I followed wellness guru Luke Coutinho's advice for a week
And it nearly changed my life
Wellness warriors love Luke Coutinho. You might wonder why the 30-something, tattooed, one-time raver, and now an integrative and holistic medicine practitioner, is such a hit with middle-aged, urban women? Luke C.’s radical simplicity and razor sharp ghar ke nuske knowledge has amassed an astonishing 3 lakh fans on Facebook, a majority of them fawning women who hang on to every word of the affable social media star.
My journey and my vision ahead . Thank you for carving such a beautiful write up. http://bit.ly/2Vt3ixS#Throwback #YahooLifestyle
My introduction to the world of Luke Coutinho was rather late. On the topic of intestinal permeation, a lady gutted our ensuing conversation by saying, “well that’s what Luke said.” That mic drop moment sent me scurrying to the interweb to discover the wondrous world of the Luke Coutinho. Before I knew it, I was one of them. Every day at 1.30pm IST, I lurched towards the computer to watch his live videos. I bought his books. I competed in his weekly challenges. There was no going back.
But did all of this actually work? I spent one week implementing what Luke C had been recommending over the years. Or at least, some of it. And this is what happened.
The best laxative for the brain, a constipated mind and constipated thoughts: Sleep and meditation
The two tonics to keep the brain healthy and clean are sleep and meditation, says Luke C. The science behind sleep is the hottest thing new age pundits are harping about, even though the early bird has been catching the errant worm for centuries. Sleep is a sacrosanct neo-ritual, and jumping into bed at a decent hour is the hardest lifestyle change for me. It’s easier to meditate, and the effects of meditation have been well documented to calm your mind and soothe your worries away. While I have just learnt Maharishi Mahesh Yogi’s Transcendental Meditation, and have been practicing it off and on, my sleep schedules mimic those of millennials: late nights and groggy mornings.
Experts recommend 7-9 hours of sleep. So, I decide to sleep the latest by midnight, even though I start to wilt much earlier. By 11.30 pm I’m fluffing my pillows, placing the crystals in their appropriate places and pulling the blinds shut, ready to jump in at the witching hour. A week into this, I feel much sharper and more rested. Waking up naturally without an alarm, I get an hour or so to myself to meditate and read. Luke C stresses that sleep deprivation is the easiest way to lose touch with your intuition and disconnect from your energy source. I agree. But have my racoon eyes subsided? Not yet.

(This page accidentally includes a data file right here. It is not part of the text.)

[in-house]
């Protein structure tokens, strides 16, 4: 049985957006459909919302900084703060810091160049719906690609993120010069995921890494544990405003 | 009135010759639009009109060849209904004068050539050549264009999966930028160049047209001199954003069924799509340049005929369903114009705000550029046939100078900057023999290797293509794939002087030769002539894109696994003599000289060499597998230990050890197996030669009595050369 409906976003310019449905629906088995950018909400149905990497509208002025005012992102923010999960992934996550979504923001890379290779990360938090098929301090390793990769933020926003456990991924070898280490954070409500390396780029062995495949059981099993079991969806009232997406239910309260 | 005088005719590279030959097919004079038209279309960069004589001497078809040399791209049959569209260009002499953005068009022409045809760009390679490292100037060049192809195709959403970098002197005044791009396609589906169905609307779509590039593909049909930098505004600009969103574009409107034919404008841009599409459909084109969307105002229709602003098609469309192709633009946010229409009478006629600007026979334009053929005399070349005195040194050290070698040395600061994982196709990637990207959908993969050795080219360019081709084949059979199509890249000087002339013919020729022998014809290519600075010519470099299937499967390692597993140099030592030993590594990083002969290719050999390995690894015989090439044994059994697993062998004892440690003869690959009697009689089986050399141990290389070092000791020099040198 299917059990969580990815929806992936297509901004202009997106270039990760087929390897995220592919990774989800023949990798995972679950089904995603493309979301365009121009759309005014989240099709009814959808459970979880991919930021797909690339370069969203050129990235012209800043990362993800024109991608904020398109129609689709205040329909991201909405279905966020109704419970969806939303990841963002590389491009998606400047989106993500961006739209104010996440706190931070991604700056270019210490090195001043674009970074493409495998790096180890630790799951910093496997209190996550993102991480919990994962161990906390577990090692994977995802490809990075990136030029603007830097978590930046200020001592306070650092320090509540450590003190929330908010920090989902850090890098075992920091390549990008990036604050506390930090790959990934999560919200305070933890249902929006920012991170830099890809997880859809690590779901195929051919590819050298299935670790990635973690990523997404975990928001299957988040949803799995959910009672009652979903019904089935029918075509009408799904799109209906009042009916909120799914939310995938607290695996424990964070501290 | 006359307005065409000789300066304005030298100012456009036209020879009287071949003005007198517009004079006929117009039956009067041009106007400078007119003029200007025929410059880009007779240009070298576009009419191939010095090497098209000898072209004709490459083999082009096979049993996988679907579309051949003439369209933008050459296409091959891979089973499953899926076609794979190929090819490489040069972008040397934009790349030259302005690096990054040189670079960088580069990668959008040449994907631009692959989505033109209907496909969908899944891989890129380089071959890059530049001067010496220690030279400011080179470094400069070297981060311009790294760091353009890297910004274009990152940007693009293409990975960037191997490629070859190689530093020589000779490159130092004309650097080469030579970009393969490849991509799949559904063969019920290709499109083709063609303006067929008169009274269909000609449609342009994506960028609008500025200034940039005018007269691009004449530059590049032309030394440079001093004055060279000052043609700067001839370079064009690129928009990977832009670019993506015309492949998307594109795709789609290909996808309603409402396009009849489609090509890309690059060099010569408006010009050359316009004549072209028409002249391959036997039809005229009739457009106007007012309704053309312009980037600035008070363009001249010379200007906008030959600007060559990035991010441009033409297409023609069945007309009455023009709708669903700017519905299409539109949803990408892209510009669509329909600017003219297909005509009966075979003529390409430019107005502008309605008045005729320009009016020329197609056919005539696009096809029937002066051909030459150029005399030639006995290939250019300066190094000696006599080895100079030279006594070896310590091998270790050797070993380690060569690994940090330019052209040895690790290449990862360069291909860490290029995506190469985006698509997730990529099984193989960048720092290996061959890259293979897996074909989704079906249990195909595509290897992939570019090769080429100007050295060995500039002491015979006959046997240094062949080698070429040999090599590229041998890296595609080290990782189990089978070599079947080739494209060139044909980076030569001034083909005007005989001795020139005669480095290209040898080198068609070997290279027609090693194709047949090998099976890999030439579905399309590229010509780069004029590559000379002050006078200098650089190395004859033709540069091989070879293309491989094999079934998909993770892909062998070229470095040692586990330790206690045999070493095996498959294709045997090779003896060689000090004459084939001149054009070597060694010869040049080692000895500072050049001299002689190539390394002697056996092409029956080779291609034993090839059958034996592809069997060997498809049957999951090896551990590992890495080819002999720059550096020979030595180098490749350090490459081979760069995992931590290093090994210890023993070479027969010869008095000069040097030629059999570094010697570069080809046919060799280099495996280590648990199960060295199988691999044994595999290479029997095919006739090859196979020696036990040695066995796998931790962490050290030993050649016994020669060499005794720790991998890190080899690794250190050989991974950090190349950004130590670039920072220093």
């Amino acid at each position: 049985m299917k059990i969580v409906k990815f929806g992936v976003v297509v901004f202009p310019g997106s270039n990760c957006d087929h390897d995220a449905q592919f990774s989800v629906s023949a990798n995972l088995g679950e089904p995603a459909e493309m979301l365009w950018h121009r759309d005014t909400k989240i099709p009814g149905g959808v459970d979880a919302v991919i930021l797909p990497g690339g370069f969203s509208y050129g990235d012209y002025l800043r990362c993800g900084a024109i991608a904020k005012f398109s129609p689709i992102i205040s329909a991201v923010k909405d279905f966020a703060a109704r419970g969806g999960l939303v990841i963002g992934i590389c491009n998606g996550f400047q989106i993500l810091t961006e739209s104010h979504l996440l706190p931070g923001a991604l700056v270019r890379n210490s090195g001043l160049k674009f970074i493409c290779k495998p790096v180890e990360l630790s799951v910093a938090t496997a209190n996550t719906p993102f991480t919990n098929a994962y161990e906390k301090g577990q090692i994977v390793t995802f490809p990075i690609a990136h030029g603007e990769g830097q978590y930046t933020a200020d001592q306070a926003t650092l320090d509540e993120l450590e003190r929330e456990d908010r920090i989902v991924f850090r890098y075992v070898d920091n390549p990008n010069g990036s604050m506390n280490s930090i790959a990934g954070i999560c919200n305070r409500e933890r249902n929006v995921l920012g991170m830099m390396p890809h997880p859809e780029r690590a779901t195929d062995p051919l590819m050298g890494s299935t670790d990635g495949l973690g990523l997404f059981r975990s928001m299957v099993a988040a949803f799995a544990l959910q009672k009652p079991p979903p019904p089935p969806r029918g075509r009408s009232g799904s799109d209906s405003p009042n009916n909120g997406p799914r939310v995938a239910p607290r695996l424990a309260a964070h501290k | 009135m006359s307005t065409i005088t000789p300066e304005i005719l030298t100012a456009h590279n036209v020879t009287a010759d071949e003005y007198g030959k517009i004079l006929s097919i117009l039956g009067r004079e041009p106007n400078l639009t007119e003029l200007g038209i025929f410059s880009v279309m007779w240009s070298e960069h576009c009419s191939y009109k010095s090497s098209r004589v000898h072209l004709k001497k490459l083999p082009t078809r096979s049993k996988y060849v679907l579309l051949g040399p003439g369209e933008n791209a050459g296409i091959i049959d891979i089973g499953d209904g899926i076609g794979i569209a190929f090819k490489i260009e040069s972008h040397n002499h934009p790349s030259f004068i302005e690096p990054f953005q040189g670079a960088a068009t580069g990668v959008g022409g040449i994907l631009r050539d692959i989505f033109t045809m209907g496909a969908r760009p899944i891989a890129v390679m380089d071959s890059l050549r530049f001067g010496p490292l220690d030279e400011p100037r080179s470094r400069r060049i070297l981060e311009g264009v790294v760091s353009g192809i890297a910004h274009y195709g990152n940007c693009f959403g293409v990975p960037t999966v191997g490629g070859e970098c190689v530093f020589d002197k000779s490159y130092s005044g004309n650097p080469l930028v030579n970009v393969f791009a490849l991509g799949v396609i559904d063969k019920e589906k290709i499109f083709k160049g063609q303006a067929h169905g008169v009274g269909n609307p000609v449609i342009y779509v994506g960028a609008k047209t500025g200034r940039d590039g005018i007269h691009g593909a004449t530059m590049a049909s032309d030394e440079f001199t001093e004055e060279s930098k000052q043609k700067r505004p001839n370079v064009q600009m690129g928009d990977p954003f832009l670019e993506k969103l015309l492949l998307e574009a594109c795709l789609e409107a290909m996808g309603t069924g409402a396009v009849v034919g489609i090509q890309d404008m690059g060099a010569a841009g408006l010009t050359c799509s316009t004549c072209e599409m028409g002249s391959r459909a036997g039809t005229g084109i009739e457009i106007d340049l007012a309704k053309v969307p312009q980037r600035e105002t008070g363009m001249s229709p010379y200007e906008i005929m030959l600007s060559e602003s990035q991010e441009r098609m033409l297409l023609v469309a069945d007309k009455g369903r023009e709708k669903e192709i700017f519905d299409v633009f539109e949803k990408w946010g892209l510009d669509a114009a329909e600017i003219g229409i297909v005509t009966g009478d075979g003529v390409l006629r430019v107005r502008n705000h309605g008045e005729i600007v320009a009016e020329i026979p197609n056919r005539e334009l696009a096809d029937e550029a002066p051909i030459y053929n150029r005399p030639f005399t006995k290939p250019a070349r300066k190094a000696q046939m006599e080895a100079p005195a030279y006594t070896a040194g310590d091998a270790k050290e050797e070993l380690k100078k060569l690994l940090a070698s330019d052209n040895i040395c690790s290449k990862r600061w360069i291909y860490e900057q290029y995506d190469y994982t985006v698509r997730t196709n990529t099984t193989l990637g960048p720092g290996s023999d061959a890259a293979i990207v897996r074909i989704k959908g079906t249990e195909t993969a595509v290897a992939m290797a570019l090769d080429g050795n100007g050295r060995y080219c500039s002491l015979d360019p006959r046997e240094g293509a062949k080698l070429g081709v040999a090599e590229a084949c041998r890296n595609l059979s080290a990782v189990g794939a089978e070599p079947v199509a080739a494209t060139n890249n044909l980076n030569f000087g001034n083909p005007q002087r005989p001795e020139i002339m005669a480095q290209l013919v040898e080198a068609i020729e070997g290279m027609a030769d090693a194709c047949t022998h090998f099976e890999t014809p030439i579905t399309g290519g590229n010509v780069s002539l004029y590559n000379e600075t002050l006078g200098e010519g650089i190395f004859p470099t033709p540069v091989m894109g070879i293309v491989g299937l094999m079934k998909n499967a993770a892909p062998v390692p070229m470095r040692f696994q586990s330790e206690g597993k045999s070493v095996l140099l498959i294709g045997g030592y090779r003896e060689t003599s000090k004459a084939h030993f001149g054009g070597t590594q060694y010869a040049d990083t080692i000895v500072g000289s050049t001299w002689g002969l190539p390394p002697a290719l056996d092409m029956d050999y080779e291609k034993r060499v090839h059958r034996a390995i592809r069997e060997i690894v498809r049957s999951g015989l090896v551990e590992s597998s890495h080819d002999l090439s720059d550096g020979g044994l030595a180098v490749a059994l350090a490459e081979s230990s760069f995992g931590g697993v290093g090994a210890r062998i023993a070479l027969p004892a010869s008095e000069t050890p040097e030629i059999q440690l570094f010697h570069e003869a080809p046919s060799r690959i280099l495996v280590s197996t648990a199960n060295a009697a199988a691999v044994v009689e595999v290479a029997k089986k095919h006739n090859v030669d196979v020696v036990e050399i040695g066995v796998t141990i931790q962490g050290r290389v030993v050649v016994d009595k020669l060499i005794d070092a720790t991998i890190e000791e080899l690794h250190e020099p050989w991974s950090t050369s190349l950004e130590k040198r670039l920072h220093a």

The social media fast
Humans globally spend at least 2.5 hours glued to their screens watching cat videos and the latest Kardashian exploits. Luke Coutinho tells us to nix our social media addiction by switching off our phones by 7.30pm and only turning them back on two hours after we wake up. This is easier preached than practised, since my phone is the sixth digit on my arm. While I can’t adhere to this draconian rule (all my coffee plans with the gang are made post 9.00 pm) I switch my phone off and keep it away an hour before I go to bed, and switch it on only before breakfast. It’s a liberating feeling, not to while away time scrolling through feeds that lead to FOMO. In this purge, I delete Facebook and Twitter from my phone too, automatically cutting down the time spent on dog adoption videos and people spying.
No dairy and no wheat
Wowza! For a Punjabi, no dairy and no wheat means that I will probably die of starvation miles away from my homeland. While dairy has never formed a large part of my diet — except for paneer and cheese — I live, breathe and inhale gluten. The chapati is a staple meal item and I eat at least three per day. While dairy got an easy heave ho, I had to substitute my gluten fix. In came rice and other iterations of a belly-filling meal — moong dal soup, besan chillas, double helpings of sabjis and katoris full of dal.
Am I hungry? Not really. I have doubled the quantity of healthy stuff I consume, and I still knock back carbs happily, and occasionally eat wheat (Here’s looking at you, dill bhaji roti) I’ve learnt that I can muster sufficient will power to stay away from those kachoris. For now, at least. The upside is less bloating, I can fit into my old jeans again and I might have lost a few grams of weight. The only downside is I feel grumpy when I see people scarfing down gluten around me.
No sugar, processed food or packaged junk
This is a breeze since none of the aforementioned are my vices. Too much sugar has never agreed with me and I’ve traditionally been suspicious of packaging that contained more air than food. Except, I took on Luke C’s challenge smack in the middle of Ganesh Chaturthi, and of course, I could not say no to prasad. So, those three pedas and one sattu ki barfi were blessings from a benevolent God, without perjury for any mortal sin. I score my self A+ on this challenge. With a little help from Ganeshji.
Forgive yourself and others
One of the commonalities underlying inflammatory diseases is deeply rooted emotions, says Luke C., and it’s something I agree with. There are many emotions to tackle, but the deepest being the inability to forgive yourself or others. How many times in a day do we beat ourselves up and wallow in guilt? The mind-body connection is real, according to experts, and many diseases have psycho-emotional roots. It doesn’t cost anything to be nice to yourself, but how hard is it to follow through? Before I sleep, I yodel out the Hawaiian Hoʻoponopono practice of reconciliation and forgiveness for healing, repeating the words “I love you, I’m sorry, Forgive me, Thank you.”
Thank you, Luke Coutinho. May your tribe grow.
Models: Riddhima Sharma, Divya Gursahani. On Riddhima: Top, Ankita. On Divya: Top, Bodements. Hat, Lack of Colour